Separated from Old Toronto by the Don River, Old East York is just southeast of the waterway while neighbourhoods such as Leaside and Thorncliffe are northwest of the river. Whilst Toronto is often called the city of neighbourhoods, this is especially true in the former East York borough where south of river too there are many neighbourhoods including Broadview North, Todmorden Village, Parkview Hills, Olde East York, Pape Village, Woodbine-Lumsden, Topham Park, and Crescent Town.
On January 1, 1924 East York became a township with a population of 19,849. After World War II, it was home to many veterans and subsequent baby boomers. However, the borough did not allow the serving of alcohol in restaurants, this drove the flow of liquor to the nearby Danforth.
East York would later gain status as a borough in 1967 when it amalgamated with the township of Leaside only to be repackaged as part of the new mega-Toronto in 1998, along with North York, Scarborough, York, Etobicoke and Old Toronto.
Baby boomers and veterans shaped East York into a senior citizen-centric community, although today nearly half of the population is made up of immigrants and younger families. As of 2011, the total residency is approximately 115,000. By way of population size and multiculturalism, sending a child to one of East York’s school should give them a good social understanding of other cultures.
East York is blessed with astoundingly abundant greenery by the Don River, meaning there is plenty of park-space that remains preserved for a great afternoon with friends or family. This provides a quiet, relaxed escape from the busy city life that surrounds the region in all directions.
Community involvement in East York parks is particularly high with residents being very involved in successful soccer and baseball teams both north and south of the valley, as well as the dedicated Team EY-led building of a public outdoor skatepark which attracts skateboarders of all ages and skills. East York skateboarders have been a driving force in the community engagement of families and children in the borough.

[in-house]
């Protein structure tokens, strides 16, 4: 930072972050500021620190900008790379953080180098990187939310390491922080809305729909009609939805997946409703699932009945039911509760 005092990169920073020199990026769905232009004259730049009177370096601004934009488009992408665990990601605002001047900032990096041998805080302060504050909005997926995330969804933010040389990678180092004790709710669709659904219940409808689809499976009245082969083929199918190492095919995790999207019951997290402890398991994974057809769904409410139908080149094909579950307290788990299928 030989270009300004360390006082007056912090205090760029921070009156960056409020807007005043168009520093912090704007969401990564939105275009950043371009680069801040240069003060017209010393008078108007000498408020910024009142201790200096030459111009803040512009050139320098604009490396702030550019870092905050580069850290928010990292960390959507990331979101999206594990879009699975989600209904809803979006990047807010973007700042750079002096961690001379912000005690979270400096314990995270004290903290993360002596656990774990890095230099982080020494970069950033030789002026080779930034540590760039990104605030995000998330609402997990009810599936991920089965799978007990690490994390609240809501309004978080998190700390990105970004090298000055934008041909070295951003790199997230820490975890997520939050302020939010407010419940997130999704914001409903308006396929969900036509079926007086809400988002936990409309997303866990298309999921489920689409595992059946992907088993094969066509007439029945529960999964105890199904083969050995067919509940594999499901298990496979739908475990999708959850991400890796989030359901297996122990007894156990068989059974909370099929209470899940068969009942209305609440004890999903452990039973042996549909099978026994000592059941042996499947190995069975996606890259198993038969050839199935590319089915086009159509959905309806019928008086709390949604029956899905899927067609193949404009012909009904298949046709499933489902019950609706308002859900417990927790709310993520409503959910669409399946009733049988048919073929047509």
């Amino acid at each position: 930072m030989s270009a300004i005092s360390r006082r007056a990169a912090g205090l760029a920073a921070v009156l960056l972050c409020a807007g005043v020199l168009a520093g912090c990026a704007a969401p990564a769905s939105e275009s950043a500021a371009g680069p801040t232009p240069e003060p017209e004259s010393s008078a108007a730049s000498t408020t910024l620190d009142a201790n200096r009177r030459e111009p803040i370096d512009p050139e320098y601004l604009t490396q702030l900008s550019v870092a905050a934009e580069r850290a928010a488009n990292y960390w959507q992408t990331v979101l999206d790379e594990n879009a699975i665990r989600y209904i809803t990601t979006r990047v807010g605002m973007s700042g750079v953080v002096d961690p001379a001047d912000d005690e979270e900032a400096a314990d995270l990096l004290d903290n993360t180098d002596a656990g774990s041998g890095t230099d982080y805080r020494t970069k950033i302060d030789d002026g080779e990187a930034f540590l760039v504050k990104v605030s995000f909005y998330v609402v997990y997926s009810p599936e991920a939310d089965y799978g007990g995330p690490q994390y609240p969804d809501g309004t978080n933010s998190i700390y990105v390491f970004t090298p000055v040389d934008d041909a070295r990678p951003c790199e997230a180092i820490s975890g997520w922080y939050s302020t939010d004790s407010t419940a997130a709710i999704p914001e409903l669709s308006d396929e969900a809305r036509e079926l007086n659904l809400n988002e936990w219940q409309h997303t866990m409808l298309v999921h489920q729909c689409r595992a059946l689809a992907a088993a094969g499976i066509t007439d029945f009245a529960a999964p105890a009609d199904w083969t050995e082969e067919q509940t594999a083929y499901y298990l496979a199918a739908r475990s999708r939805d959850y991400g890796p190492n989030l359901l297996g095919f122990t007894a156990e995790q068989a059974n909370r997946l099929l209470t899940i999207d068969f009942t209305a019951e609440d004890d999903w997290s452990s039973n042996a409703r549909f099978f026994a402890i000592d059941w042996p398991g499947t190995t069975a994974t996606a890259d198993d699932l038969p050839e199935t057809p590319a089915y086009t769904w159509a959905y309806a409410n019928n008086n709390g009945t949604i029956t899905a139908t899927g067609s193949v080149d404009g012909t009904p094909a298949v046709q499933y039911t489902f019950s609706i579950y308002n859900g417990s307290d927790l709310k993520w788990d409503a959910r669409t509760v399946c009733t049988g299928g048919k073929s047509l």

When looking for tasty treats there are several pockets of restaurants to choose from.
On the north side of the river, everything from Indian and Chinese to Turkish food can be found along Overlea Blvd. Of particular note in the neighbourhood are the unpretentious yet superbly-flavoured Middle Eastern restaurants such as Afghan Cuisine and Bamiyan Kabob which will satisfy any kabob cravings you may have.
In Leaside, ask about where to have a tasty night out and you'll be directed to the cozy Olde Yorke Fish & Chips on Laird Dr., arguably Toronto's best fish & chips. You can enjoy an authentic British-style pub complete with mushy peas and sherry trifle. And they offer a take-away service if you'd rather eat at home.
At Eglinton Ave, you can find North Shore Pie Co. (formerly Wiseys), the tastiest New Zealand meat pies in Toronto. But the real secret in Leaside is Adamson Barbeque, tucked away in the industrial park and only open at lunch hours where it serves huge lines of people authentic and smokey Texan BBQ meats.
South of the Don River there are three distinct areas for restaurateurs: Pape Village, Donlands Ave. & Coxwell Ave.
Donlands has a series of petite, locally-owned restaurants that can range from fish & chips to organic cafes to Filipino cuisine, as well as speciality grocers such as Fresh From The Farm which focuses on Ontario Amish & Mennonite-grown organic, non-GMO food of all kinds. The smaller storefronts are likely to mean a lesser impact on your wallet, however what they lack in size is made up for by enthusiastic ownership wanting return customers to the neighbourhood.